This book had moments of that. Especially when you find out *why* certain people glitch! o.0 But overall, it didn't quite capture me the way I wanted to be captured. I think it's because a) the world felt so familiar (Community controls everything and for some reason, all is drab and gray, and as a means to achieving world peace, all emotions have been taken from everyone via the chip in their head.) and b) I failed to truly connect with the characters. Zoe has a fascinating dilemma, but I wanted her to really explore herself and her capabilities. Both of her love interests just didn't make me swoon (In fact, one of them made me furious. I hope in book two the author puts his if-you-make-me-mad-girl-I'm-going-to-just-take-what-I-want-anyway butt in his place!), and that made it hard to care about the romance.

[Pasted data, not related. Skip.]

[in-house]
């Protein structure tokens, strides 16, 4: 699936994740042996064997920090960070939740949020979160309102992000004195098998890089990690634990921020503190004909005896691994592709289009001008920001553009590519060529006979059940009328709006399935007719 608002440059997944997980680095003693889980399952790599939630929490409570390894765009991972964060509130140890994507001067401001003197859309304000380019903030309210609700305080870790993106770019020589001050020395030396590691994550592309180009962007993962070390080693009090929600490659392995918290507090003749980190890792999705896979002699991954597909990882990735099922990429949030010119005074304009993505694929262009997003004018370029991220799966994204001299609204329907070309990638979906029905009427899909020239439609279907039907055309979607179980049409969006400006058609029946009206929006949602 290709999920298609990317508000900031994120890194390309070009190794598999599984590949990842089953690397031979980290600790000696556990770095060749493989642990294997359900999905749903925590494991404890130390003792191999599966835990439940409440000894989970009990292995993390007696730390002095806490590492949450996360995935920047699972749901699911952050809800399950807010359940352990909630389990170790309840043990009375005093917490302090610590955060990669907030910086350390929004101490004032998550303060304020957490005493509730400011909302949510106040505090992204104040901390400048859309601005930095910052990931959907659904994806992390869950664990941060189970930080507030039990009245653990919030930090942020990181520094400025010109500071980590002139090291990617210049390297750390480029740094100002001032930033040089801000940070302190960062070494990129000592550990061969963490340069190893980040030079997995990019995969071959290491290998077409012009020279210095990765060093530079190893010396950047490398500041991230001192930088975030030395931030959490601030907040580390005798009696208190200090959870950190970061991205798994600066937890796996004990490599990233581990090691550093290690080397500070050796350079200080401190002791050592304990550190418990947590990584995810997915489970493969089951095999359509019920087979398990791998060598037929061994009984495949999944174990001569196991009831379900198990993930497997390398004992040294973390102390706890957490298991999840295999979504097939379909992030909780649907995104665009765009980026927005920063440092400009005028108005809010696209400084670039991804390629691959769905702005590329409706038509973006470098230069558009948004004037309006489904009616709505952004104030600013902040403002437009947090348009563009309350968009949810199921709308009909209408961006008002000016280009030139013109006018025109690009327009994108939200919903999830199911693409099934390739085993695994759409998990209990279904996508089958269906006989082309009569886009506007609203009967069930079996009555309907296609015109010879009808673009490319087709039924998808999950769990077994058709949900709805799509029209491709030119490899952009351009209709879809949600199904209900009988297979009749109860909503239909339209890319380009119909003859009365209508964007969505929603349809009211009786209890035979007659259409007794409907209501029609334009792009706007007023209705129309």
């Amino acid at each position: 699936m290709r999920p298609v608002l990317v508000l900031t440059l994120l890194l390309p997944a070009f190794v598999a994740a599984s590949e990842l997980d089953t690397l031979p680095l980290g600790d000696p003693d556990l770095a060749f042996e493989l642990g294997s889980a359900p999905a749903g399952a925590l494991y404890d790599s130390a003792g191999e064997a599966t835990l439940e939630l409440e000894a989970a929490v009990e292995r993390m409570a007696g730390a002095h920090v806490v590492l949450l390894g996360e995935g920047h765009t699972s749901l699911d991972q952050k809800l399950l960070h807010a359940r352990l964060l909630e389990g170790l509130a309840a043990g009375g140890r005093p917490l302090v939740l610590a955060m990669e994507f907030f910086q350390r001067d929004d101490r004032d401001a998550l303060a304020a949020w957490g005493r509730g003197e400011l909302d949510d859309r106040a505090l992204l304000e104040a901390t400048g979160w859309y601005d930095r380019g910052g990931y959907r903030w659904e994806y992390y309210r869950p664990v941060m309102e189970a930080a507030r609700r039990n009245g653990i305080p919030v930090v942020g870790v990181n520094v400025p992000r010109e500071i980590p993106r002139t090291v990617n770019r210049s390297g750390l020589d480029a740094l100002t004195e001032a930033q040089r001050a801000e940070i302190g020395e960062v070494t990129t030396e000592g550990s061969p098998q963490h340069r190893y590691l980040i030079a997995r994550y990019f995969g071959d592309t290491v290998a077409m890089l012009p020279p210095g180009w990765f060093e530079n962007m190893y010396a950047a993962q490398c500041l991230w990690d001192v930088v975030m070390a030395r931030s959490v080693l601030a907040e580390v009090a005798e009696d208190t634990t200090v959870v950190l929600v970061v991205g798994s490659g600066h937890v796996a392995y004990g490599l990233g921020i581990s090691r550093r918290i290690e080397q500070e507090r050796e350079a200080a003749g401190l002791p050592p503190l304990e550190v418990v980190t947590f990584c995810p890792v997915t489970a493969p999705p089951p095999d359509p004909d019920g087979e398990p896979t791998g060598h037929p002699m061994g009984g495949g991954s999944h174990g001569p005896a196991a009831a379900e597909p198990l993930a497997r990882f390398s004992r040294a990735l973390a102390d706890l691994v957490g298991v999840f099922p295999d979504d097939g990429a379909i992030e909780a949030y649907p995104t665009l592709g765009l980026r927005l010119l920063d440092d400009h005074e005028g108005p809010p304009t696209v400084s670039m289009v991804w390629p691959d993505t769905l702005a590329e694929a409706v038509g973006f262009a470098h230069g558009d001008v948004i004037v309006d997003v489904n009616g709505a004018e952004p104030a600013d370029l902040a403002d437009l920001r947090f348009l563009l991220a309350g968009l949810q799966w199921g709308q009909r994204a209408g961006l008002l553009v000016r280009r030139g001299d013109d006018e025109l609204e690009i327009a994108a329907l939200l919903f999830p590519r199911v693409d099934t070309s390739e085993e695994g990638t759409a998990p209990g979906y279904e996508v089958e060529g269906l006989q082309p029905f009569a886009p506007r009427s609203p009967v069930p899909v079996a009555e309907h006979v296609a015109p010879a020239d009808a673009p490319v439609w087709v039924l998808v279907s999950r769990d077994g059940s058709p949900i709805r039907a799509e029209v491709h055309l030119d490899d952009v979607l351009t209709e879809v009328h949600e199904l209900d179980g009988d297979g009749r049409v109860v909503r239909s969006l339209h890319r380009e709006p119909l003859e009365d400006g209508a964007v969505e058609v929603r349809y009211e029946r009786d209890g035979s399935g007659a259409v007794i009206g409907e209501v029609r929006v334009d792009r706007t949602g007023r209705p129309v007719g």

The story is ambitious and has secrets yet to be revealed, and I think one of the main reasons why I just didn't connect with it this time is because it felt familiar to me and because I tend to gravitate toward grittier/swoonier romances. I think younger YA readers will probably enjoy the characters, and I definitely think this is a great book to cut your teeth on if you're starting to dip your toe into the dystopian waters. I think my kids would probably really enjoy the book.
Overall, I wish I'd connected more with the story, but I think it's a solid start to a new series and one younger YA readers will enjoy.